UDS Jaunty 2008
UDS Jaunty 2008 was a pretty hectic as far as Launchpad Translations is concerned. There was a lot of community participation, and a lot of constructive work was initiated.
Before UDS, Launchpad Translators group was started to facilitate translators' community around Launchpad. It was to be fully community run, with the most active member being Adi Roiban (and Milo Casagrande the other very much contributing member).
During the session, several things of how the group and translation teams should be run have been discussed. Adi was running the session.
The big question is of the naming: "launchpad-translators" led several people to believe we are talking about translators of the Launchpad (one suggestion was "floss-translators" which doesn't sound too well; another is to just change the display name to "Translators in Launchpad"; or maybe "Recommended Translators").
ACTION: Think of better naming for the launchpad-translators group.
The group itself is to be run by a "launchpad-translators-leaders" team. Current community members are Adi and Milo. Any other prospective members of this team will need to acquire full trust of existing members first.
It was agreed to accept new translation teams only if they are strictly "Moderated", and the owner is a translator with good standing already (either in Ubuntu or upstream). For "smaller" languages (i.e. those with less translations and less users), conditions would be relaxed.
Teams will be named "lp-l10n-xx" with "xx" being replaced with ISO 639-1, 639-2 or 639-3 language code, until further notice.
Adi is set to document all policies and recommendations for the Launchpad team. My suggestion is to make use of help.launchpad.net for that, though that might not work at the moment.
Until further notice, ubuntu-translators mailing list will be used.
ACTION: check if anyone can write to eg. help.launchpad.net/Translations/LaunchpadGroup
ACTION: @Adi to write some documentation up
This was about developing translation standards for use in Launchpad. Translations team would provide support for making use of this while translating, and community members would help create three sets of data: glossary, common phrases and evaluation forms.
Project was set up at: https://launchpad.net/translation-standards
It uses Launchpad for code (all development is done inside a bzr branch), answers and bugs for tracking issues and suggesting improvements, and translations itself for providing translations of all the "standards".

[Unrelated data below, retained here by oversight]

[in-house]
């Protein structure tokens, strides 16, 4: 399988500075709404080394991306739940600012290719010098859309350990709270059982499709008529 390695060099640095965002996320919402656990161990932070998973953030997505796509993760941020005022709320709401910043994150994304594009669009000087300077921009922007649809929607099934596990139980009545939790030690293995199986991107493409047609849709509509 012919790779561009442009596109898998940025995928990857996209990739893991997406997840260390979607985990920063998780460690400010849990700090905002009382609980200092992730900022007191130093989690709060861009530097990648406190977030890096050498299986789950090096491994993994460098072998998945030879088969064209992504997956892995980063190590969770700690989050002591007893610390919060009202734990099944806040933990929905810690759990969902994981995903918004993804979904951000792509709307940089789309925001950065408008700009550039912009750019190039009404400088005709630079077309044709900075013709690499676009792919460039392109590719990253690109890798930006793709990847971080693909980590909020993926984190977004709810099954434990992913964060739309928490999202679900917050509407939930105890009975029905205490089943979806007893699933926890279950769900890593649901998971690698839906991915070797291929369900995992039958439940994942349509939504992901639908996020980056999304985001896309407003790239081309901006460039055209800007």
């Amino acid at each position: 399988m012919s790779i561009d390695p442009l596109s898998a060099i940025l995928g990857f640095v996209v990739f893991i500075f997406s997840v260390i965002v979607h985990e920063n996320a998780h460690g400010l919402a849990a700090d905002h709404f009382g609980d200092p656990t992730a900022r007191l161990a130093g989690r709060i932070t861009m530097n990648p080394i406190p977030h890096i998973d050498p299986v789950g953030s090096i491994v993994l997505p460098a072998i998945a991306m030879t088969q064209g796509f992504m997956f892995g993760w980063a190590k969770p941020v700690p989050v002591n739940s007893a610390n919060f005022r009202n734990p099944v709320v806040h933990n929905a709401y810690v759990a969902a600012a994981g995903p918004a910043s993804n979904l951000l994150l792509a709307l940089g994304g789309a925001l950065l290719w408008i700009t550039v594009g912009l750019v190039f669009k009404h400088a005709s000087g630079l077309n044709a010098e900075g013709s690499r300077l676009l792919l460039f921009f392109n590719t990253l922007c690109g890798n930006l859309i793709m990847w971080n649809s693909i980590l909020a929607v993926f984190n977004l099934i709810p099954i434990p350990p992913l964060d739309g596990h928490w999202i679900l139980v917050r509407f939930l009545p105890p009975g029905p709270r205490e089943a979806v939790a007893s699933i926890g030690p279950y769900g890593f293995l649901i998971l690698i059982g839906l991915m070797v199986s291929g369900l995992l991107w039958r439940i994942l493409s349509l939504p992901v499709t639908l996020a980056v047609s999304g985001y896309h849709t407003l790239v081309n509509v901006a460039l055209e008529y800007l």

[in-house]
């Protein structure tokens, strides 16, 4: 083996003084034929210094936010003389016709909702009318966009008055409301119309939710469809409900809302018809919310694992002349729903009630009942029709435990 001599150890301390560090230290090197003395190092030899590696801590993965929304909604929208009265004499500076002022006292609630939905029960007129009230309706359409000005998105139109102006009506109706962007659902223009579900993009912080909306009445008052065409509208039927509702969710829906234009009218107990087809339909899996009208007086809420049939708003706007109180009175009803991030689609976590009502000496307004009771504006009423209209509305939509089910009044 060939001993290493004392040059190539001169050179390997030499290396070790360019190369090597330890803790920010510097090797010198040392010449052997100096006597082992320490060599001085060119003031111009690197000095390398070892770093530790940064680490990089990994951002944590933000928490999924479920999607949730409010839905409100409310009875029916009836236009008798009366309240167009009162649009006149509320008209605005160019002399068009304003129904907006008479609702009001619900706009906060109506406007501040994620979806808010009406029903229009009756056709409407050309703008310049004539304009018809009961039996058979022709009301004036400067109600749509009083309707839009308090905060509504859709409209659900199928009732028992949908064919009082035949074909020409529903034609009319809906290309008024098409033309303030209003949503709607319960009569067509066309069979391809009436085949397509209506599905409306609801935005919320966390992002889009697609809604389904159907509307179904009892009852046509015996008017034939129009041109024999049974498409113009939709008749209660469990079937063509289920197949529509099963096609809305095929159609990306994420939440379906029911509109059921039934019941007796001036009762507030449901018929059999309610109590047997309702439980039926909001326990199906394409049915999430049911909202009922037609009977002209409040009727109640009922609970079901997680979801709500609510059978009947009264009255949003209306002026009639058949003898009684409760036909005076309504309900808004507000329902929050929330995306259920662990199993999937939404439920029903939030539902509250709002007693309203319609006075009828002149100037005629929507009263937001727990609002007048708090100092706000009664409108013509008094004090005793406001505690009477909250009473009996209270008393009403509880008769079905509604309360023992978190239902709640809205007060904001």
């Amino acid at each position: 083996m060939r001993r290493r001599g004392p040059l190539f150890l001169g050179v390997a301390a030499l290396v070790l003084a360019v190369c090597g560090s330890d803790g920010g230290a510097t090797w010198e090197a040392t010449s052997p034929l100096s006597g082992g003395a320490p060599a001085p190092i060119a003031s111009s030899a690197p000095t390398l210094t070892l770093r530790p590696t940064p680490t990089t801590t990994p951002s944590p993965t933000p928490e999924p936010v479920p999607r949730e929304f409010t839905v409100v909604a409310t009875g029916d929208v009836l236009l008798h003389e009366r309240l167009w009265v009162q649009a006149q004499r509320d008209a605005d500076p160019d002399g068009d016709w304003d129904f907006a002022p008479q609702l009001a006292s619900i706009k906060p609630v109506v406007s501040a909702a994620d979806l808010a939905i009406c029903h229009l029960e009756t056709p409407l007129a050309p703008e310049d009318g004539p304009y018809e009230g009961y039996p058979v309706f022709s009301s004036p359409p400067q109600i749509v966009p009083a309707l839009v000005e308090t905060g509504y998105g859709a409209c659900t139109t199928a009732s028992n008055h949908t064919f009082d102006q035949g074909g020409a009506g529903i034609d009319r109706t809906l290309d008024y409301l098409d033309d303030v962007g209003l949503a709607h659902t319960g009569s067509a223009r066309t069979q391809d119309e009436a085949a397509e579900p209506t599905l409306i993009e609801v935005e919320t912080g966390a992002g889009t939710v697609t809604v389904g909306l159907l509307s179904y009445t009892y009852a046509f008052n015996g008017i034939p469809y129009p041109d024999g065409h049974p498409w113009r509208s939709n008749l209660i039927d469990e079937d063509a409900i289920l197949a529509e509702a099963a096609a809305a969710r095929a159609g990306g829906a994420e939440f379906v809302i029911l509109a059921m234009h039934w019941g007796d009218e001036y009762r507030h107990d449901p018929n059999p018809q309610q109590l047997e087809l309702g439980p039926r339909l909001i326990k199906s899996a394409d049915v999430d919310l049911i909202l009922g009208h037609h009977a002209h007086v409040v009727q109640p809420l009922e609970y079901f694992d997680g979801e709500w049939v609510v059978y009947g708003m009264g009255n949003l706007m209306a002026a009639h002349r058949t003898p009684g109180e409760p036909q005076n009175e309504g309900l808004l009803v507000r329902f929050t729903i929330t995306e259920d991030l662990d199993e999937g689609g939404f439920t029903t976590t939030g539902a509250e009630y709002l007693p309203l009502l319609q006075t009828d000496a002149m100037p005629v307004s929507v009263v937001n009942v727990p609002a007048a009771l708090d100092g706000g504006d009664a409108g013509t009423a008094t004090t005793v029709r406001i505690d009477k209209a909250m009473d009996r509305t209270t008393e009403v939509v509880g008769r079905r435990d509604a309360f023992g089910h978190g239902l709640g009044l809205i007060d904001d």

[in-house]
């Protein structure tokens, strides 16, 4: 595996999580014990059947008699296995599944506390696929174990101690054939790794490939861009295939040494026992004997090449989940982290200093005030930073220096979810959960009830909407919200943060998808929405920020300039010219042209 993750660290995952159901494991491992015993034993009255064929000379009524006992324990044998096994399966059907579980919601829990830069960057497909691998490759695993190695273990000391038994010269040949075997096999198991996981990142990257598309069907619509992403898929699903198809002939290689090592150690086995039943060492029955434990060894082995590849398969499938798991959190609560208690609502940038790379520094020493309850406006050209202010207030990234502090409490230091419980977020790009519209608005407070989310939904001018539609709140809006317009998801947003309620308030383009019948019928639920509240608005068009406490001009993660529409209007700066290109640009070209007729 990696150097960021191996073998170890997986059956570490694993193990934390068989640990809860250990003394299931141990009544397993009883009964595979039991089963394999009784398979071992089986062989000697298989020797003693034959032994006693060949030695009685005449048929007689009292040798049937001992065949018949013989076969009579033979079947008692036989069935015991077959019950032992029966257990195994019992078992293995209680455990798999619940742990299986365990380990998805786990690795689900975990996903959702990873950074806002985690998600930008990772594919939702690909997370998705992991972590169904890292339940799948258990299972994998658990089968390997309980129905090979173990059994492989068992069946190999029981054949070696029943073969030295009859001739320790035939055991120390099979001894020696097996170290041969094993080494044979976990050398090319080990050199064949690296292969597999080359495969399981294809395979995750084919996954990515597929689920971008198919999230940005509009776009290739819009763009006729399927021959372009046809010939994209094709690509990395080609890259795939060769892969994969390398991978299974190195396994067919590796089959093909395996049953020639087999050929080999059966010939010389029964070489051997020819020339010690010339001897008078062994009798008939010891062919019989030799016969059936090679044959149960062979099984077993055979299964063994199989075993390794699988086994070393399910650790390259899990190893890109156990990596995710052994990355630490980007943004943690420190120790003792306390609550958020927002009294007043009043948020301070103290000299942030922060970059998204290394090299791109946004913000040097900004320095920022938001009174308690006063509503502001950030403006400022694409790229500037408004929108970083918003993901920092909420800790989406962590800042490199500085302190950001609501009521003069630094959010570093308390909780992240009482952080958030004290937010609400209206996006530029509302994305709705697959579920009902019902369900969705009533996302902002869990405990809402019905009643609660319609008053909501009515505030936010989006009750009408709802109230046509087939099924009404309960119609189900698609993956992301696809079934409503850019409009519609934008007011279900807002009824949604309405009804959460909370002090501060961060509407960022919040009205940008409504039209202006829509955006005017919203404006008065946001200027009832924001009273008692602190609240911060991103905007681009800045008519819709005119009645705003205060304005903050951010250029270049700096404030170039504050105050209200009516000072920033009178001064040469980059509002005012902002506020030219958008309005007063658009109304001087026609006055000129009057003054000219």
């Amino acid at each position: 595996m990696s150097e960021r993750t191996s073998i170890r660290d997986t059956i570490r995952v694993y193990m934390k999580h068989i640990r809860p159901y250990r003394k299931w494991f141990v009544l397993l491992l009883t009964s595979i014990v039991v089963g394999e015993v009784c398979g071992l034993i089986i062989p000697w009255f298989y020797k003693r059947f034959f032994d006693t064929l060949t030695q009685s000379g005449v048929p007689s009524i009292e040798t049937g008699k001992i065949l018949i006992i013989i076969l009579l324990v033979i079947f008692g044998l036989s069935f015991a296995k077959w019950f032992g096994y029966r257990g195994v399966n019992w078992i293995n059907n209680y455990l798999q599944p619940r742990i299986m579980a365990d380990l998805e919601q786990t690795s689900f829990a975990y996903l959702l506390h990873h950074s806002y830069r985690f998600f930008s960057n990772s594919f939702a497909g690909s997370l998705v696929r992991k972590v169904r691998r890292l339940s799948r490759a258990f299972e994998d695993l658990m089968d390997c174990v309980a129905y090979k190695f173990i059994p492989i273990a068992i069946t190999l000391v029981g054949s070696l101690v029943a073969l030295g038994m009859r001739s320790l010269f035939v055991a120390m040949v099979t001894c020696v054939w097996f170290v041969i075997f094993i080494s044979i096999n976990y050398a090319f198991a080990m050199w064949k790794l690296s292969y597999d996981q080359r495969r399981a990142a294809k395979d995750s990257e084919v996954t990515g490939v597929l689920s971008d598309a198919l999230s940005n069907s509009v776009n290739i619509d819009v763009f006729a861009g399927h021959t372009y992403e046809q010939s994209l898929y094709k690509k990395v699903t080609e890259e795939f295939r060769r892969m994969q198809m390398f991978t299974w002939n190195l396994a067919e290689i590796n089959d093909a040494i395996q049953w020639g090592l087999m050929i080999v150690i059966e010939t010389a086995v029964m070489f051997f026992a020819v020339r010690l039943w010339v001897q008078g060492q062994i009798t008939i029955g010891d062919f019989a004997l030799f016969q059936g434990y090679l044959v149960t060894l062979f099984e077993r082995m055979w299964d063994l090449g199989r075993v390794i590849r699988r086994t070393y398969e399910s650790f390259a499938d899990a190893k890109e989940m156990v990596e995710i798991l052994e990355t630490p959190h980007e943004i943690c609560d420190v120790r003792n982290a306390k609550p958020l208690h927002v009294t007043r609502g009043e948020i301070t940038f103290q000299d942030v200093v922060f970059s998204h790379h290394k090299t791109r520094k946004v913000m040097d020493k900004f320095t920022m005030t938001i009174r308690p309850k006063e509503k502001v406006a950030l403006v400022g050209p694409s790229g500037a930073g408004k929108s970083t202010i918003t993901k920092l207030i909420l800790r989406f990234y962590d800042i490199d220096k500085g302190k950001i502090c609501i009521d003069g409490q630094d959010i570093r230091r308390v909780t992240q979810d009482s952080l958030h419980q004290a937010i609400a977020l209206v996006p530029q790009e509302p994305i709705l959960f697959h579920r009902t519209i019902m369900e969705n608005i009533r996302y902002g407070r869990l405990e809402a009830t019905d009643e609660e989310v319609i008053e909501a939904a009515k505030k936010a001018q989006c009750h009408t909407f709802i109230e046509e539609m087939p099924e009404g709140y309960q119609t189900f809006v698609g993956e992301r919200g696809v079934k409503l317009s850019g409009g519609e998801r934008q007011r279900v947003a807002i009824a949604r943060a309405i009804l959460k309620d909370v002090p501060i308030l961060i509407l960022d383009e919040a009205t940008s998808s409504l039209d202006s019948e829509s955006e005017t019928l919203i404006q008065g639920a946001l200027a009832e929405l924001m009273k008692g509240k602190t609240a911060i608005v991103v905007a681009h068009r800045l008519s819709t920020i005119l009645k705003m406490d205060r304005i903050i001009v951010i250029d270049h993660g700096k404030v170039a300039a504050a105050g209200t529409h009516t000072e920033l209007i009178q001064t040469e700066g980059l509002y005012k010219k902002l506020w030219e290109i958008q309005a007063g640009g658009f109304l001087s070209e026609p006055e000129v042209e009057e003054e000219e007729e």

The development team is translation-standards-devel and is at this time consisted of several people who have expressed interest in helping develop this during the session.
Technical details of the project
It was agreed to host a glossary in DocBook XML and extract it into PO files using xml2po. I've set up a branch to hold everything together, and set it as main development branch for the project. Everybody from translations-standards-devel team can commit to it.
Milo added begginings of glossary.xml.
Other things would be maintained as POT files themselves, and translated in Launchpad.
ACTION: Danilo to help set up gnome-doc-utils for glossary. ACTION: Community to start building up these documents.
Launchpad should provide several features to make use of these standards. For glossary, it should:
- SOON: Provide pop-ups on hovering over msgid text on +translate pages
- LATER: Provide full search of glossary on +translate pages
- Extending: Paolo/Adi suggested having a "Suggest a term" that links directly to answers.lp.net/translation-standards for adding a new term
For common phrases, we want Launchpad to offer them as suggestions where appropriate.
For evaluation templates, we want to hide all existing suggestions while somebody is doing the translation, and make sure people can submit exactly the same suggestions.
ACTION: File a blueprint about integrating glossary in translations UI. ACTION: File a blueprint about offering translations from common phrases as suggestions. ACTION: File a blueprint to enable hiding of suggestions for evaluation templates.
Improving imports for Ubuntu
This was a fairly technical discussion about how we can reduce the size of manual work required whenever a new package is added to Ubuntu.
We've agreed that following algorithm will be used.
- Automatically 'approve' POT file if:
- Template is in "main" component